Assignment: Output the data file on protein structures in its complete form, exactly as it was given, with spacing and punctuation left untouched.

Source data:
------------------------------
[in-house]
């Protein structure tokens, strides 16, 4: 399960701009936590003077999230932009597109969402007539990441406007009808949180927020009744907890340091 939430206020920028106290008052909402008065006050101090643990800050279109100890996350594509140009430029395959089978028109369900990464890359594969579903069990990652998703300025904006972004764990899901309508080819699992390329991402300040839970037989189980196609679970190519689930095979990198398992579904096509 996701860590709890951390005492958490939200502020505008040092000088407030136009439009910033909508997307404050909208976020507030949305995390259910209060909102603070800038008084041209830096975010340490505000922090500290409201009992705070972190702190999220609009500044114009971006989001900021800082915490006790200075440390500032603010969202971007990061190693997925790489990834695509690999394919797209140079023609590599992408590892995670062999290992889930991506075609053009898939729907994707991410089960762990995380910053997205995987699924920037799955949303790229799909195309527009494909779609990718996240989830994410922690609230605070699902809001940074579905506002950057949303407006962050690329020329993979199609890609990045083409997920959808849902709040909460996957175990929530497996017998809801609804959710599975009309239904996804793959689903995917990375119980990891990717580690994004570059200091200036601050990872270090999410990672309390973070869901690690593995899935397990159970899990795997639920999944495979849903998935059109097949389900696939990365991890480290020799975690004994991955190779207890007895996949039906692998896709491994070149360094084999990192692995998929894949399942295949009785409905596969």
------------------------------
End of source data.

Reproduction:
[in-house]
């Protein structure tokens, strides 16, 4: 399960701009936590003077999230932009597109969402007539990441406007009808949180927020009744907890340091 939430206020920028106290008052909402008065006050101090643990800050279109100890996350594509140009430029395959089978028109369900990464890359594969579903069990990652998703300025904006972004764990899901309508080819699992390329991402300040839970037989189980196609679970190519689930095979990198398992579904096509 996701860590709890951390005492958490939200502020505008040092000088407030136009439009910033909508997307404050909208976020507030949305995390259910209060909102603070800038008084041209830096975010340490505000922090500290409201009992705070972190702190999220609009500044114009971006989001900021800082915490006790200075440390500032603010969202971007990061190693997925790489990834695509690999394919797209140079023609590599992408590892995670062999290992889930991506075609053009898939729907994707991410089960762990995380910053997205995987699924920037799955949303790229799909195309527009494909779609990718996240989830994410922690609230605070699902809001940074579905506002950057949303407006962050690329020329993979199609890609990045083409997920959808849902709040909460996957175990929530497996017998809801609804959710599975009309239904996804793959689903995917990375119980990891990717580690994004570059200091200036601050990872270090999410990672309390973070869901690690593995899935397990159970899990795997639920999944495979849903998935059109097949389900696939990365991890480290020799975690004994991955190779207890007895996949039906692998896709491994070149360094084999990192692995998929894949399942295949009785409905596969």